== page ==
Growing an Irresistible Welcome

Have you been to Disney World?

Did you leave with a “can’t wait to come back” attitude?

You’re not alone. In 2015, more than 20 million attended the Magic Kingdom theme park alone (there are three others).

One of the first leadership books I devoured was In Search of Excellence by Tom Peters and Bob Waterman. Among their profiles for best business practices was the Walt Disney World (WDW) Resort, specifically for quality service that generated customer loyalty.

In the book Be Our Guest: Perfecting the Art of Customer Service, the folks at the Disney Institute spell out their approach to customer service. It’s not complicated: “Quality service means exceeding your guests’ expectations by paying attention to every detail of the delivery of your products and services.”

You might think that the heart of making this happen is money, or technology, or the “wow” factor of a ride.

Nope.

What is one of the most frequently stated reasons why guests return for another visit?

The cast.

Disney calls all of their employees “cast members.” They have roles and responsibilities, the most important of which is “courtesy.”

As Jeff James, Vice President of the Disney Institute, puts it, “A $200 million attraction won’t be fun if the cast member at the front is less than pleasant.”

Beyond this is the attention to detail, particularly in matters of quality. In Disney theme parks they have the saying, “Everything speaks.” This means, “Every detail – from the doorknobs to the dining rooms – sends a message to guests. That message must be consistent with the common purpose and quality standards, and it must support and further the show being created.”

If only the church could be more like Disney World.

Not in terms of existing for mere entertainment, and not in terms of a vision of providing “happiness.”

No, the church is much more than that.

But the church is meant to be Disney World in terms of its effort to reach out to others in a way that makes them want to return. Its volunteers should be marked by friendliness and courtesy. If “everything speaks,” then nothing about the church should speak against the message it is trying to convey, or the honor due God.

When it comes to serving guests, opening the front door to guests, and having our guest relations mirror our message and purpose, then yes, we should not only be like Disney, but put Disney to shame.

Disney wants to say, “Be Our Guest.”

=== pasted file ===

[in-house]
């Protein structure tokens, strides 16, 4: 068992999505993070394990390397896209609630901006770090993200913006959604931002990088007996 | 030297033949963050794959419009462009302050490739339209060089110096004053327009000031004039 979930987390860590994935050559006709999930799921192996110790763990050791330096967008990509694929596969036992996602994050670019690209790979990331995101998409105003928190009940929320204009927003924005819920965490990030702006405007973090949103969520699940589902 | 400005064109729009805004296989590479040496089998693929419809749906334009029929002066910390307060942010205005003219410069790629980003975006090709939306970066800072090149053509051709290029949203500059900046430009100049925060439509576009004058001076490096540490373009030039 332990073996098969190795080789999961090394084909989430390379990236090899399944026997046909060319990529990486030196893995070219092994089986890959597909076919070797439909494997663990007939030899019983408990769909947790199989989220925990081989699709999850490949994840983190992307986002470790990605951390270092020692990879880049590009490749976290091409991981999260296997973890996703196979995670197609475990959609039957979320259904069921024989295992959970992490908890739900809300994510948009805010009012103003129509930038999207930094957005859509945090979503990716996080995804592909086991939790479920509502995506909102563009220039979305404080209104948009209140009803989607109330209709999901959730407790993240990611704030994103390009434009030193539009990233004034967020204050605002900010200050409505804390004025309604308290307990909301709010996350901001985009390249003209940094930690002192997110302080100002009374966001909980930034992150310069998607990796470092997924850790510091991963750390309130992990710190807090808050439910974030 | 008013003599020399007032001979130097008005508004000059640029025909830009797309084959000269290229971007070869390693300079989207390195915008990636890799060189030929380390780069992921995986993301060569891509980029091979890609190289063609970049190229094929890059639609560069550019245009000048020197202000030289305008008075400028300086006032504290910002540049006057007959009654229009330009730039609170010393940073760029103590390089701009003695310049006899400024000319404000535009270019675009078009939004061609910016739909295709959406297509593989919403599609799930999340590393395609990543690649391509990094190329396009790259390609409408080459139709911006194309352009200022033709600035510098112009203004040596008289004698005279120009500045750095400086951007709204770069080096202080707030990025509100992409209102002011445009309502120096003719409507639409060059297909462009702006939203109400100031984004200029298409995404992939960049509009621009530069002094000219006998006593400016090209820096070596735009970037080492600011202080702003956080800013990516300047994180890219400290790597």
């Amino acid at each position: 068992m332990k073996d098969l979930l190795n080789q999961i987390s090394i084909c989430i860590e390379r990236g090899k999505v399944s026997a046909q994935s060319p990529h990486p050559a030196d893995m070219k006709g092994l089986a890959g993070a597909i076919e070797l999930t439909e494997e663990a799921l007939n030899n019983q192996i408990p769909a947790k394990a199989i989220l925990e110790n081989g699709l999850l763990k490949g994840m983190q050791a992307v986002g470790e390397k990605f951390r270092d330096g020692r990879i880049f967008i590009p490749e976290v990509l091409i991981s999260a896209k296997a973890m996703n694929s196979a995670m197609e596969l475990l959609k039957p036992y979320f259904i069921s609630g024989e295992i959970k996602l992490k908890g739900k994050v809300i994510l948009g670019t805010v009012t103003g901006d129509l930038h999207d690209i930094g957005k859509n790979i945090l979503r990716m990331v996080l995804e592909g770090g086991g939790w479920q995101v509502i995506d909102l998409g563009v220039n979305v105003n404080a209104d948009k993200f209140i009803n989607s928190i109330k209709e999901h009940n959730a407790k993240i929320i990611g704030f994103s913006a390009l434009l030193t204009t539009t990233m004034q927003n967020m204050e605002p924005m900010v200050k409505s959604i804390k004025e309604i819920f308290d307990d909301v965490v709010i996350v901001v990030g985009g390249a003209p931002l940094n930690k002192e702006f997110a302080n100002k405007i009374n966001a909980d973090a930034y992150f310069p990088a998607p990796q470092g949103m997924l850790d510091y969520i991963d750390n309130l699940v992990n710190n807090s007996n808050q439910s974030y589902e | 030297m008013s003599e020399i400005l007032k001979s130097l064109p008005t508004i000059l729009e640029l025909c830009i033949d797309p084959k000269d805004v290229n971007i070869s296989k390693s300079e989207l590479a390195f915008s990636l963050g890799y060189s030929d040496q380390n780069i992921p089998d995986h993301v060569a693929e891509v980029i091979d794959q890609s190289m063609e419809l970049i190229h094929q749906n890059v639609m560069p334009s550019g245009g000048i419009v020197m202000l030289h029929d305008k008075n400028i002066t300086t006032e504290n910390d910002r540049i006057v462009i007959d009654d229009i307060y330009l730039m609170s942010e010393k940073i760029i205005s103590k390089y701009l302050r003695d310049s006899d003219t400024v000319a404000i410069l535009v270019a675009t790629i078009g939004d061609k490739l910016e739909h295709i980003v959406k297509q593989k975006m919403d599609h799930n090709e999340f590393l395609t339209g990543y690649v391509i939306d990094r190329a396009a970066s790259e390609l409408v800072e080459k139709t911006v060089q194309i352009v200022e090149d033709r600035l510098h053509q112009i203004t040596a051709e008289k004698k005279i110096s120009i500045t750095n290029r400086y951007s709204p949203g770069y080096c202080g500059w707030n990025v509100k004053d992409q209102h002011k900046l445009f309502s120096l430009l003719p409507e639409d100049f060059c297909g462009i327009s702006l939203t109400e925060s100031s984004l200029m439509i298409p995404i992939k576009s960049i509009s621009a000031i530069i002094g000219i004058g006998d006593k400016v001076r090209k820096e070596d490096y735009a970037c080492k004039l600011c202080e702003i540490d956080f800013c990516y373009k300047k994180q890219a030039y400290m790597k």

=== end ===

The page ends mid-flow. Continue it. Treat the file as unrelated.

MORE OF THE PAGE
Unless I’m missing something, so does the church.

It’s just that we’re not saying it as well as Disney.

But we should be.

Sources

The Disney Institute, with Theodore Kinni. Be Our Guest: Perfecting the Art of Customer Service (Revised and Updated Edition).

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ABOUT THE AUTHOR

James Emery White

James Emery White

James Emery White is the founding and senior pastor of Mecklenburg Community Church in Charlotte, NC, and the ranked adjunctive professor of theology and culture at Gordon-Conwell Theological Seminary, which he also served as their fourth president. He is the founder of Serious Times and this blog was originally posted at his website www.churchandculture.org.

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COMMENTS

What say you? Leave a comment!

Recent Comments
What happens when u dont have a meeting place any more. And u was forced out because the buliding wasnt available any more.
 
— Debra
 
If someone wants entertainment they're going to the wrong place. Church is not a place for entertainment...or in my opinion a barrage of coffee and donuts. Why are churches today bringing the world INTO them? Then there's the thing with children...age appropriate??? These little guys can pick stuff up in service. Besides Jesus said Suffer little children, and forbid them not, to come unto me: for of such is the kingdom of heaven. Mt. 19:14.
 
— Laurie
 
I love the intentionality here as well as the challenge to look at the data. That's missing so many times. I would like to offer a contrarian's take. Church members and regular attenders have so many ways to get information: Announcements, bulletins, social channels, relationships, and email being among the options. But brand new people are likely going to check out the website and that's it. It might be wiser for churches with limited time and resources to focus their website almost exclusively to guests. This group of people isn't looking for a calendar of events but wants to know about regular programs. They probably aren't interested in watching all of the messages but instead may want to preview one of the services. For the times we need church members to go to websites (sign up for camp, join a group, etc), we're probably better off designing and promoting a specific page rather than cluttering up the homepage.
 
— Michael Lukaszewski (@mlukaszewski)
 

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